How SED-TV Works

For years, the picture on every television set came from a cathode ray tube (CRT). CRTs can make a high-quality picture with great colors, which is why many TVs still use them. Unfortunately, they're also bulky and heavy, and they can't support the big screens that people want today.

Most of the new TV types on the market have improved on CRT's size and weight, but some have a down side when it comes to the picture. Narrow viewing angles, poor black level, burn-in and various visual artifacts can plague newer TVs.

The surface-conduction electron-emitter display (SED) is yet another new TV. But unlike the others, it combines the picture quality of a CRT with the compact design of a flat-screen plasma display. An SED-TV can have a huge screen with a great picture, and it's only a few centimeters thick.

This article will investigate exactly how the SED-TV creates a picture. We'll start with reviewing how CRTs work, and we'll also look at the manufacturing process behind SED-TV's microscopic components.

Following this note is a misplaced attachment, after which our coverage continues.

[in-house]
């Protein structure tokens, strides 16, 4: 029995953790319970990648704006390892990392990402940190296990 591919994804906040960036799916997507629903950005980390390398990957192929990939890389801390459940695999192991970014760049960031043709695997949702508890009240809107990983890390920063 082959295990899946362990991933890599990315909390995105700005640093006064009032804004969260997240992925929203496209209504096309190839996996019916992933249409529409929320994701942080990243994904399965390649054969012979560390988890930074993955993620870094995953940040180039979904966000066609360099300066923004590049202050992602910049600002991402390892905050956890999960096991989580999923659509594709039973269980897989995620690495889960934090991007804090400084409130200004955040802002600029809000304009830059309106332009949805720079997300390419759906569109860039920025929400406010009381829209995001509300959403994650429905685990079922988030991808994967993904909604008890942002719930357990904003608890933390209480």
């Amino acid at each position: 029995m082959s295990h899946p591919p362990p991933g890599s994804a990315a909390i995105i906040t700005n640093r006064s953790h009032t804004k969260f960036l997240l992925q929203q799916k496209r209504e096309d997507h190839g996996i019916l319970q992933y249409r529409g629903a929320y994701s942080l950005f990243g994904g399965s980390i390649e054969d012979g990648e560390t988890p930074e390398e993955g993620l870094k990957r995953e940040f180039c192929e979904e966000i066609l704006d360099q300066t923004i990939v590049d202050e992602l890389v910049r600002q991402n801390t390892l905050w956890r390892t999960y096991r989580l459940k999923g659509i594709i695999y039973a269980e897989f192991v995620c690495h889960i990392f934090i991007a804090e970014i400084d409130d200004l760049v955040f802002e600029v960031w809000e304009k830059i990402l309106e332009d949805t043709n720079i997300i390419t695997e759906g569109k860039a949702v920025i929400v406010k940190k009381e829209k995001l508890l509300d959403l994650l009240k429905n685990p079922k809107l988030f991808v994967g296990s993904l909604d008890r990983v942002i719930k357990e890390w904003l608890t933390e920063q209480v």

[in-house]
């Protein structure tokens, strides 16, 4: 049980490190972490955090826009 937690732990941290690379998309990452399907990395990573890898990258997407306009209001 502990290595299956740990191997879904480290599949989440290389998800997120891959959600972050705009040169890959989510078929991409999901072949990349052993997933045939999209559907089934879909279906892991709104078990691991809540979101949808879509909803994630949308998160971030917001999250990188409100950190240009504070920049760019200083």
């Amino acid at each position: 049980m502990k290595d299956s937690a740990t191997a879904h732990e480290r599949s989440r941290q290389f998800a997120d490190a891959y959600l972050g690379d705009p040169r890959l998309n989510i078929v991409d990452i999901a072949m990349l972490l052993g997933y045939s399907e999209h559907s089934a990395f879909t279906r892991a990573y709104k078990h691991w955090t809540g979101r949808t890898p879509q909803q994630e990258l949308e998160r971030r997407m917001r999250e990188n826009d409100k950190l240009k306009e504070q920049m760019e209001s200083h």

CRTs: A Review

Some people think of CRTs as old or outdated, especially compared to newer display types like LCD, plasma, DLP and LCoS. But CRT technology is still superior in some ways, and understanding the CRT is central to understanding SED-TV.

Basically, a CRT fires electrons at a phosphorescent screen. When an electron hits the screen, that point, or pixel, glows. The CRT usually uses three streams of electrons, which each strike different phosphors for red, green and blue. Your eye and brain combine the glowing points to create the image you see.

The electrons in the CRT come from a heated filament called a cathode. A cathode is simply a negative electrode, and in a CRT it's similar to a light bulb filament. When electrical current reaches the cathode, electrons stream from it toward the positively-charged anode. The anode accelerates the electrons toward the screen. Electromagnetic steering coils direct the streams of electrons, causing them to paint the image one line at a time, from the top of the screen to the bottom.

Commonly called an electron gun, this collection of cathodes, anodes and electromagnets is the heart of a CRT television. You can learn more about the electron gun and how it creates a picture in How Television Works.